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National Health Insurance Fund (NHIF): Lessons from Kenya – 55 years on …

17 July 2017Board of Health Funders
Dr Amit Thakker, Chairman of the Africa Healthcare Federation, Kenya.

Dr Amit Thakker, Chairman of the Africa Healthcare Federation, Kenya.

Speaking ahead of the 18th Annual Board of Health Funders (BHF) Conference (16 – 19 July 2017, ICC, Cape Town), themed “Private Sector Embracing Universal Health Coverage”, Dr Amit Thakker has the following insights to share as South Africa prepares for implementation of National Health Insurance (NHI).

In order to understand the history of the National Health Insurance Fund (NHIF) in Kenya, it is important to understand a brief history of Kenya and where we have come from. When Kenya gained its independence in 1964 the Kenyan government had a clear strategy for the growth and prosperity of the country; the three key pillars for these were the reduction of poverty, improvement of education, and better healthcare. To achieve the latter, the Kenyan government introduced the National Health Insurance Fund two years later.

Funding the NHIF in Kenya

Today, the NHIF has grown to include 13 million principal members. However, it still has a very limited pool of funding sources. Payroll tax contributes the largest portion of the funding at 2.3 billion Kenya Shillings a month, an equivalent of USD23 million. Member contributions from the formal sector accounts for 80% of the monthly premiums.

The other source of funding is accumulated by voluntary contributions from the slowly growing informal sector; however, its pace is slower than what was envisaged. The informal sector contributes about 20% of the monthly revenue.

The Health Insurance Subsidy Program (HISP) model is a pilot programme initiated by the government of Kenya to study the effects of the provision of health insurance to the vulnerable population of Kenya. This stemmed from the need to address the challenges of poverty caused by out of pocket healthcare payments by the lower-income population that is not covered by insurance mechanisms. The success of this pilot programme will enable the government to scale it up to the low-income quintile throughout Kenya.

The World Bank also forms a part of the funding model, contributing healthcare coverage for 50,000 households in rural and remote communities. This contribution comprises 100% of the fund. However, the subsidy will be phased out in three years’ time and there are discussions with the Kenyan treasury to assist in absorbing the cost of insuring these households once the World Bank subsidy has been phased out.

Challenges

Although this programme has a very high potential, the overall performance of the fund has had mixed reviews due to reported inefficiencies. Several aspects for improvement have been identified, such as the optimisation of efficiency in running the fund, reduction in administrative costs, and improvements to the benefits package.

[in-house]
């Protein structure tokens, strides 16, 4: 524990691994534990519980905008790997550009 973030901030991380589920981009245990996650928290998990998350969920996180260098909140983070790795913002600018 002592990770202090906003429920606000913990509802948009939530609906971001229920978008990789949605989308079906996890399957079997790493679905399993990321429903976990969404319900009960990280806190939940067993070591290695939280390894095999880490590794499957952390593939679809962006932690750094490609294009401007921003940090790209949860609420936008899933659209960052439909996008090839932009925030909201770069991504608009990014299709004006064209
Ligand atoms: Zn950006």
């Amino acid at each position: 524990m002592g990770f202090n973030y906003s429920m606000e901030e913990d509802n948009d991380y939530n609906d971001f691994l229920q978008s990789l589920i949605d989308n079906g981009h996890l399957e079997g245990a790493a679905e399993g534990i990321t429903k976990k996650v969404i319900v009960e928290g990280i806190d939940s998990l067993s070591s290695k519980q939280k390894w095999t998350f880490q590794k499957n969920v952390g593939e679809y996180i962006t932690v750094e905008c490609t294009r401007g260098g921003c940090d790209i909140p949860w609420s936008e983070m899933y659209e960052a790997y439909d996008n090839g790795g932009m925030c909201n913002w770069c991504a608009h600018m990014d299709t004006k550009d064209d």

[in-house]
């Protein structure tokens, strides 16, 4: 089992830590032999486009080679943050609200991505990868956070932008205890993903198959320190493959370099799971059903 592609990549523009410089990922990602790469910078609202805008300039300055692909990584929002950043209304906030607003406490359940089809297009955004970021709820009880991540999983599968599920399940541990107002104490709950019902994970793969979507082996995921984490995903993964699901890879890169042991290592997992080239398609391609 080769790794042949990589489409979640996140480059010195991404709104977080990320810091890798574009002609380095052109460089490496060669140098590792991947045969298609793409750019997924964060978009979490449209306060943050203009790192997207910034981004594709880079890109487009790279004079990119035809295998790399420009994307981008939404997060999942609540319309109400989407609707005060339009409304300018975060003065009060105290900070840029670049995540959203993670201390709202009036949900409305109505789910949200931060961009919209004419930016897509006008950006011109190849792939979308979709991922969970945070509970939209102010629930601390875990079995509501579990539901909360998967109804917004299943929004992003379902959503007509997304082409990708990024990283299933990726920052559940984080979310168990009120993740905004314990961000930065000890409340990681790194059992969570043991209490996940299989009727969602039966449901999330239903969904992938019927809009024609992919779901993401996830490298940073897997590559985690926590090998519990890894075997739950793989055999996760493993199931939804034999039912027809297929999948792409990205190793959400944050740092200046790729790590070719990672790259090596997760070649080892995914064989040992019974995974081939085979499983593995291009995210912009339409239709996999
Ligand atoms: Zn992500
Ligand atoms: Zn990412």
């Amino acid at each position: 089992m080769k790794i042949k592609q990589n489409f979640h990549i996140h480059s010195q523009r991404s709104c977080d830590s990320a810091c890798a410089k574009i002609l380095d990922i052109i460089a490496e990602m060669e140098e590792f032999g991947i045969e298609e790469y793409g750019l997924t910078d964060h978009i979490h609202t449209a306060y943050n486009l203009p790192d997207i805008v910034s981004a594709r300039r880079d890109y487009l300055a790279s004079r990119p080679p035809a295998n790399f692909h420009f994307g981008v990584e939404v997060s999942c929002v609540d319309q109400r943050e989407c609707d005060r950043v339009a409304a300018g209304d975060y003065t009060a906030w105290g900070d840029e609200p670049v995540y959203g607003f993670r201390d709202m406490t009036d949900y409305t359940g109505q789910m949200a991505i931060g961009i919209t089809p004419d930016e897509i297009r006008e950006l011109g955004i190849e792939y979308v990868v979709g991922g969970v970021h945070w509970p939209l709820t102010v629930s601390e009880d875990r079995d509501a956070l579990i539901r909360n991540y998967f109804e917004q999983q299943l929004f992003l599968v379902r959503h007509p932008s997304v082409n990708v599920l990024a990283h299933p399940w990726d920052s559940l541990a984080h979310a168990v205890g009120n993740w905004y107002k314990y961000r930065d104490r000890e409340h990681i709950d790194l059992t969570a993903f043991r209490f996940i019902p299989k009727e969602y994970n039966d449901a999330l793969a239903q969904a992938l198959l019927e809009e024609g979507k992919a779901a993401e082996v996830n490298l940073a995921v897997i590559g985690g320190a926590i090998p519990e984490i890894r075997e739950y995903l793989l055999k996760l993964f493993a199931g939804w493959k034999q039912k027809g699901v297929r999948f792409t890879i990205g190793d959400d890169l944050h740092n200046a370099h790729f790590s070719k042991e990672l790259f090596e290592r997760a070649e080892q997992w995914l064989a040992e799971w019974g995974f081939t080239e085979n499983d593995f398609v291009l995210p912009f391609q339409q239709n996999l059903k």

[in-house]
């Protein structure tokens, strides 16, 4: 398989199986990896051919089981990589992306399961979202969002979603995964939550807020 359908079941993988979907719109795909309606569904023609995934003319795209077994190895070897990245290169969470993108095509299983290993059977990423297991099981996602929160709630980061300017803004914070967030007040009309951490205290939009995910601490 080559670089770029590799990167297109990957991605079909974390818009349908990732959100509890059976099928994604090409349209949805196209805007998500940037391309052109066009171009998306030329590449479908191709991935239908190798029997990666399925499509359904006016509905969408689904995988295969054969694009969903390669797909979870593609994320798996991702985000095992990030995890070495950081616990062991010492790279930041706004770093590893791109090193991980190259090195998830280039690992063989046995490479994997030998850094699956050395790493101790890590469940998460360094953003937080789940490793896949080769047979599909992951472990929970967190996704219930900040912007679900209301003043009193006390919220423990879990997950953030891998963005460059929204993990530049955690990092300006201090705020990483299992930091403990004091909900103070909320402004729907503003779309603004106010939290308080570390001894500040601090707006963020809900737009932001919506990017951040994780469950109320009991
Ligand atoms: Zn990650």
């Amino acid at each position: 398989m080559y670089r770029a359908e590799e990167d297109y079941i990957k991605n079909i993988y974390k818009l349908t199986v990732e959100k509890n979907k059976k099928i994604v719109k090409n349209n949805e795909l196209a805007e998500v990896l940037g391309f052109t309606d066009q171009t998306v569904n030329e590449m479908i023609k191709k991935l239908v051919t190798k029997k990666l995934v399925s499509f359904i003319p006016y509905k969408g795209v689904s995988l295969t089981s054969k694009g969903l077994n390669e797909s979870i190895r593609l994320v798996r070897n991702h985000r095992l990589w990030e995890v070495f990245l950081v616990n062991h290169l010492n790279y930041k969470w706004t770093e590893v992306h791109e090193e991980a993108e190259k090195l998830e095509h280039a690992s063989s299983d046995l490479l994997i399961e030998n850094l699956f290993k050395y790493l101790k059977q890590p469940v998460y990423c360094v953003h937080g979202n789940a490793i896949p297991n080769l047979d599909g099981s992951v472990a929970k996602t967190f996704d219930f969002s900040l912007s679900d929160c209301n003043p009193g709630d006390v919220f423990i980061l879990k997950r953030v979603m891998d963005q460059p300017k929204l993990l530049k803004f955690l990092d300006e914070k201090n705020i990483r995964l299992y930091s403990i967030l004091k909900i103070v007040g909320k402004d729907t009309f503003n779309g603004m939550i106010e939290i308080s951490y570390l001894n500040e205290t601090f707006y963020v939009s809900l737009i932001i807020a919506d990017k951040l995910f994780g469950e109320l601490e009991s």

Over the last 10 years, continuous reforms have been implemented to make the NHIF more responsive to the needs of the citizens, and to strengthen the fund’s governance, accountability, and transparency. The National Health Insurance Fund Act is still undergoing reforms to address these in-house challenges.

Lessons learnt

Our biggest learnings have been that in the first 45 years of the NHIF there was minimal participation from the private sector and there was no pressure for it to become involved. However, about 10 years ago when opportunities for the private sector in Kenya began unfolding, private sector participation with the NHIF subsequently increased. There was also a greater push for the private sector to participate, especially in the governance of the fund at Board member level, and in leveraging private sector efficiencies to improve the operations of the fund. Furthermore, the private sector has contributed towards enhancing the claims management system, providing ICT tools for member identification and for the collection of premiums, and providing risk protection in claims.

Kenya’s NHIF started with an in-patient and in-patient benefits-only focus and it continued this way for the first 45 years. Primary healthcare and outpatient benefits, which is a more complex and costly model, has been introduced only recently. To accommodate these new benefits, the government increased contributions from the formal sector and engaged other healthcare providers to the model. In-patient benefits are on a fee for service basis, and out-patient benefits for the providers are fully capitated.